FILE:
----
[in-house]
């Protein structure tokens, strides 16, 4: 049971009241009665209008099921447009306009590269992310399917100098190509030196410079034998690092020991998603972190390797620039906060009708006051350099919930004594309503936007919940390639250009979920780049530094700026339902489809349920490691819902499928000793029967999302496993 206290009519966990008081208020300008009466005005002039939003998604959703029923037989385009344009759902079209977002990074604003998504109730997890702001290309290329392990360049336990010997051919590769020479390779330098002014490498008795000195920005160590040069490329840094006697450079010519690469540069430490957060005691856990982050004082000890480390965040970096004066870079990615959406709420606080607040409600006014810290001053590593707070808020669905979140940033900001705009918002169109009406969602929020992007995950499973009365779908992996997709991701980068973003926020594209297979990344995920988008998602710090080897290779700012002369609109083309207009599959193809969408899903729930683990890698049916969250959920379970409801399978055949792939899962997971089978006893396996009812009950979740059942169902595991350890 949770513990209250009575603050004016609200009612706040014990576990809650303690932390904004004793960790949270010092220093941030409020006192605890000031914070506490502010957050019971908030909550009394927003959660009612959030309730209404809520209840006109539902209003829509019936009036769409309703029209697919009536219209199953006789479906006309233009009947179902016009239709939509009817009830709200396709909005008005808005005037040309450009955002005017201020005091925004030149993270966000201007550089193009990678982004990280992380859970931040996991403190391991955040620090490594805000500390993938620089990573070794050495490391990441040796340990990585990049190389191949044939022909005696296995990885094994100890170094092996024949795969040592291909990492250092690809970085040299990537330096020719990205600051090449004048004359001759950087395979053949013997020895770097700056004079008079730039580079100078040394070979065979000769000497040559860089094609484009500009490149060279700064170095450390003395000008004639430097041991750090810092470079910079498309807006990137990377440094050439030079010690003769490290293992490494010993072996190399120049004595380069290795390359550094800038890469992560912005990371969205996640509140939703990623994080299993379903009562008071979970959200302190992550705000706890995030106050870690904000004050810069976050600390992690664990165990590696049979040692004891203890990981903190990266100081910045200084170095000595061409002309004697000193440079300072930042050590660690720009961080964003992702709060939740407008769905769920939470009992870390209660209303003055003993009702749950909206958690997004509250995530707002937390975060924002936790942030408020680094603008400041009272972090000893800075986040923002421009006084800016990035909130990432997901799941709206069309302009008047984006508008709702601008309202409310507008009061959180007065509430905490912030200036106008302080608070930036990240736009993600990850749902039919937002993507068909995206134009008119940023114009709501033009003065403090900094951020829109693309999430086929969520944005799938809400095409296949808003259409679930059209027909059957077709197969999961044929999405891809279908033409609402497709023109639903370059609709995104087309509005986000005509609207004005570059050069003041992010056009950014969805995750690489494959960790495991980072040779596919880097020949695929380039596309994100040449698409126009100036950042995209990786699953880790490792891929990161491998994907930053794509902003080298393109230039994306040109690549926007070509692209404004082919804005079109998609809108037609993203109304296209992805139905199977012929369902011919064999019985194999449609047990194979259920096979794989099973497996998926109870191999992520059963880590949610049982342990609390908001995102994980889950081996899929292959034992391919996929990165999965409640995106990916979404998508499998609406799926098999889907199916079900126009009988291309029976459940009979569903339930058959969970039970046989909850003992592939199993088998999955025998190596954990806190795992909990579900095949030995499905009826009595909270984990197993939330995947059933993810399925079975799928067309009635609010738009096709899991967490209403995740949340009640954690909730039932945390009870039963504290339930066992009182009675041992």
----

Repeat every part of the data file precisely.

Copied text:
[in-house]
């Protein structure tokens, strides 16, 4: 049971009241009665209008099921447009306009590269992310399917100098190509030196410079034998690092020991998603972190390797620039906060009708006051350099919930004594309503936007919940390639250009979920780049530094700026339902489809349920490691819902499928000793029967999302496993 206290009519966990008081208020300008009466005005002039939003998604959703029923037989385009344009759902079209977002990074604003998504109730997890702001290309290329392990360049336990010997051919590769020479390779330098002014490498008795000195920005160590040069490329840094006697450079010519690469540069430490957060005691856990982050004082000890480390965040970096004066870079990615959406709420606080607040409600006014810290001053590593707070808020669905979140940033900001705009918002169109009406969602929020992007995950499973009365779908992996997709991701980068973003926020594209297979990344995920988008998602710090080897290779700012002369609109083309207009599959193809969408899903729930683990890698049916969250959920379970409801399978055949792939899962997971089978006893396996009812009950979740059942169902595991350890 949770513990209250009575603050004016609200009612706040014990576990809650303690932390904004004793960790949270010092220093941030409020006192605890000031914070506490502010957050019971908030909550009394927003959660009612959030309730209404809520209840006109539902209003829509019936009036769409309703029209697919009536219209199953006789479906006309233009009947179902016009239709939509009817009830709200396709909005008005808005005037040309450009955002005017201020005091925004030149993270966000201007550089193009990678982004990280992380859970931040996991403190391991955040620090490594805000500390993938620089990573070794050495490391990441040796340990990585990049190389191949044939022909005696296995990885094994100890170094092996024949795969040592291909990492250092690809970085040299990537330096020719990205600051090449004048004359001759950087395979053949013997020895770097700056004079008079730039580079100078040394070979065979000769000497040559860089094609484009500009490149060279700064170095450390003395000008004639430097041991750090810092470079910079498309807006990137990377440094050439030079010690003769490290293992490494010993072996190399120049004595380069290795390359550094800038890469992560912005990371969205996640509140939703990623994080299993379903009562008071979970959200302190992550705000706890995030106050870690904000004050810069976050600390992690664990165990590696049979040692004891203890990981903190990266100081910045200084170095000595061409002309004697000193440079300072930042050590660690720009961080964003992702709060939740407008769905769920939470009992870390209660209303003055003993009702749950909206958690997004509250995530707002937390975060924002936790942030408020680094603008400041009272972090000893800075986040923002421009006084800016990035909130990432997901799941709206069309302009008047984006508008709702601008309202409310507008009061959180007065509430905490912030200036106008302080608070930036990240736009993600990850749902039919937002993507068909995206134009008119940023114009709501033009003065403090900094951020829109693309999430086929969520944005799938809400095409296949808003259409679930059209027909059957077709197969999961044929999405891809279908033409609402497709023109639903370059609709995104087309509005986000005509609207004005570059050069003041992010056009950014969805995750690489494959960790495991980072040779596919880097020949695929380039596309994100040449698409126009100036950042995209990786699953880790490792891929990161491998994907930053794509902003080298393109230039994306040109690549926007070509692209404004082919804005079109998609809108037609993203109304296209992805139905199977012929369902011919064999019985194999449609047990194979259920096979794989099973497996998926109870191999992520059963880590949610049982342990609390908001995102994980889950081996899929292959034992391919996929990165999965409640995106990916979404998508499998609406799926098999889907199916079900126009009988291309029976459940009979569903339930058959969970039970046989909850003992592939199993088998999955025998190596954990806190795992909990579900095949030995499905009826009595909270984990197993939330995947059933993810399925079975799928067309009635609010738009096709899991967490209403995740949340009640954690909730039932945390009870039963504290339930066992009182009675041992």